Almost everybody spends some part of their lives wondering if they’re normal or not. When it comes to evaluating our own behaviour, we usually decide to act based on our perception of what is normal to society.

To many, ‘normal’ is just a word. However, what seems normal to some could be completely odd to others. Everyone’s weird in their own way; we’re all unique and have a powerful energy that is at its highest at some point in our lives. It’s how we’re made.

Each and every one of us comes from different backgrounds, different upbringings and different families. If a person doesn’t agree with something that we like, it doesn’t mean in any way that there’s something wrong with us. Everyone’s entitled to their opinions and tastes.

The idea of ‘normal’ is largely shaped by social standards, and can cause profound ramifications. Society tends to put an emphasis on avoiding individualism and in turn focuses on being like other people, which can cause peer pressure. Normality tends to be seen as a good desirable act by society, and it constantly checks on people by indirectly asking, ‘Do you have the latest clothes, hairstyle or gadgets?’ or ‘Do you share the majority’s views on this or that?’

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If the answer is yes, then society will accept you with open arms as being normal, and if you don’t comply with these ever-changing prerequisites, then you’re considered to be an outcast or labelled as weird, and there’s a chance of this leading to exclusion, stigmatisation and discrimination. These can cause a lot of suffering, mainly to those who are prone to or diagnosed with mental disorders. In order to reduce stigma, a recent move has been made towards the adoption of person-centred language. Therefore, instead of referring to people as mentally ill individuals, it is more humane to say individuals with mental illness. This encourages the notion that people cannot be defined simply by their quirks or flaws.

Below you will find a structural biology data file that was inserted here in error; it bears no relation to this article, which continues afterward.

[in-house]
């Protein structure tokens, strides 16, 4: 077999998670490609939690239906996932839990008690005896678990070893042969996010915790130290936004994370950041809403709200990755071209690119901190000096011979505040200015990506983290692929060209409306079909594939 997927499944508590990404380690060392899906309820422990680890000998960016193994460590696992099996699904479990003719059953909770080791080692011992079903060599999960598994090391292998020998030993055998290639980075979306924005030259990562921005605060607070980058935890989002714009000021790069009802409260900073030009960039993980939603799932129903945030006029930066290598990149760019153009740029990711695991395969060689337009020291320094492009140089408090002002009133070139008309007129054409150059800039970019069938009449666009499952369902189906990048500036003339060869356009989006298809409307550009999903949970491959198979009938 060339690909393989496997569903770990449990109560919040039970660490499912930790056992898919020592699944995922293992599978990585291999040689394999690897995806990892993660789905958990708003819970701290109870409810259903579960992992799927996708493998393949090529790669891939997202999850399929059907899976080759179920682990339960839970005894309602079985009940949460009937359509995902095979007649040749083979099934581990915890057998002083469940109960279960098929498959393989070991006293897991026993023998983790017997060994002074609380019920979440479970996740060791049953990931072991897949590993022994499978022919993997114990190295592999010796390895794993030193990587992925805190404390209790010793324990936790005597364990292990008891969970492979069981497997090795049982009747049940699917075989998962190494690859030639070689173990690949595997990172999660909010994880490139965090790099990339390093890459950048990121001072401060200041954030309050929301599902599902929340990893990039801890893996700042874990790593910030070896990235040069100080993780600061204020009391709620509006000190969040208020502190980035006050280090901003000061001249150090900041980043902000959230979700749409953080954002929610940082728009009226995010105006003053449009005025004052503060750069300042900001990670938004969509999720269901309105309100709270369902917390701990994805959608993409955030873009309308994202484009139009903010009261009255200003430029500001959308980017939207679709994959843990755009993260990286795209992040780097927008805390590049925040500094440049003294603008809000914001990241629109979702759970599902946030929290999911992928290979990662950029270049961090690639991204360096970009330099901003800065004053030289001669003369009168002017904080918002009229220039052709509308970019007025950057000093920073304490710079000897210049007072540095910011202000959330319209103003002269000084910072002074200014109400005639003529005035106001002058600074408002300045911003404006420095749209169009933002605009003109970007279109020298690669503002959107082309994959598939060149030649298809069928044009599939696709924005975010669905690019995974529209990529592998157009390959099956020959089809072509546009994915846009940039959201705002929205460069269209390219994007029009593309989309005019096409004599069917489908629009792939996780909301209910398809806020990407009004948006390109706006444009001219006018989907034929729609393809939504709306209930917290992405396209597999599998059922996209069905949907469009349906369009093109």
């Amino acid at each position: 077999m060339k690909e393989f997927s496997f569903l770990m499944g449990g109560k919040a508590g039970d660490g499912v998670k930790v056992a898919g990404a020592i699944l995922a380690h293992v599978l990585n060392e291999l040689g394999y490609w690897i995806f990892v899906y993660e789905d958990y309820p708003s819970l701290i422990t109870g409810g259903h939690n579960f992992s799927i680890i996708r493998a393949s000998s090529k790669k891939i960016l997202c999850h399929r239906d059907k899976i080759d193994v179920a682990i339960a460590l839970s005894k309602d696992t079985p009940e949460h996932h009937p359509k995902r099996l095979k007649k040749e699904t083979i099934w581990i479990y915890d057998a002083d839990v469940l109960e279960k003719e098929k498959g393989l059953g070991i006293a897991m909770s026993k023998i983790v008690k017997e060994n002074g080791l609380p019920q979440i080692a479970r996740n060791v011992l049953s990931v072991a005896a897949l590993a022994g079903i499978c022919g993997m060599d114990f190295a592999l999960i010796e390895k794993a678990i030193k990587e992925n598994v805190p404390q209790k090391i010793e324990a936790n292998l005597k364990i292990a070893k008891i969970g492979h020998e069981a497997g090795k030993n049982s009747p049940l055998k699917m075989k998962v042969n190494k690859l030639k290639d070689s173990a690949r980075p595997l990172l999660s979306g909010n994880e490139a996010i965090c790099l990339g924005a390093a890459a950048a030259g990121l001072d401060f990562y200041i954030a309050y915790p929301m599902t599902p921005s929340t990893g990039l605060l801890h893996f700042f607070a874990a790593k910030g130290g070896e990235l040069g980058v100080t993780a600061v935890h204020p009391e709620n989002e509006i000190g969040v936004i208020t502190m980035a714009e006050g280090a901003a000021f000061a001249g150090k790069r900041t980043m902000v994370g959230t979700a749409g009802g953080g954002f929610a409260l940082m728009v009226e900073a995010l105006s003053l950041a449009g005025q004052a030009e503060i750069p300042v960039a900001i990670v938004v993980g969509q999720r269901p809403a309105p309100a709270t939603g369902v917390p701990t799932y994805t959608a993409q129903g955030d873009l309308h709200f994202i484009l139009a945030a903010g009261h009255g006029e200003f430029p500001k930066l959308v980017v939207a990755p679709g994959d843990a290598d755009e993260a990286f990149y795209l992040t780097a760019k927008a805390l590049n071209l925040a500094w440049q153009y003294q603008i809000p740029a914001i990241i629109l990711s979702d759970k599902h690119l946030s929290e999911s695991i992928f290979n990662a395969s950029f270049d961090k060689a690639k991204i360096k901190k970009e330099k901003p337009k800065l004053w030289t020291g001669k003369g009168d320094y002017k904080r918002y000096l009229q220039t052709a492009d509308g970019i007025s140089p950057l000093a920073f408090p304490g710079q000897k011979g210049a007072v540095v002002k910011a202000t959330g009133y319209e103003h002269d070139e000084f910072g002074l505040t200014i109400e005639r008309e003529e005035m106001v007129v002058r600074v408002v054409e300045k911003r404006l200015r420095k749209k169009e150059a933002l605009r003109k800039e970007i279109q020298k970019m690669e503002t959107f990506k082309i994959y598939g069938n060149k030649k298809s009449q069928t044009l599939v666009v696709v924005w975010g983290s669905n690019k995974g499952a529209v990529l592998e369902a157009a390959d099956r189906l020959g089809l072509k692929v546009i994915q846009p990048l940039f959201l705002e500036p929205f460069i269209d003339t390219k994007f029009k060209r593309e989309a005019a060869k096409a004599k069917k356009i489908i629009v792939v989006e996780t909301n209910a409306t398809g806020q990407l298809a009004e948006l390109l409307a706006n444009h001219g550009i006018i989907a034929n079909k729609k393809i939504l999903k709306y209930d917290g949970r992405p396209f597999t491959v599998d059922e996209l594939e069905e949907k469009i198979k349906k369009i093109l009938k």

The definition of ‘normal’ varies from one person to another. Most of us are judged by our culture, our age, the place where we live, and lately by divorce, having tattoos or being homosexual. Up until a few decades ago, it was unthinkable to defy certain established cultural norms. However, what was abnormal then is now acceptable to many.

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Ideally, what should be normal is the endeavour to accept that everyone is different and the strife to love oneself for who one is. The world would be quite a boring place if we all had to be the same. I embrace the uniqueness that I have, and I also try to embrace the uniqueness in others, especially those who are considered ‘odd’ by society.


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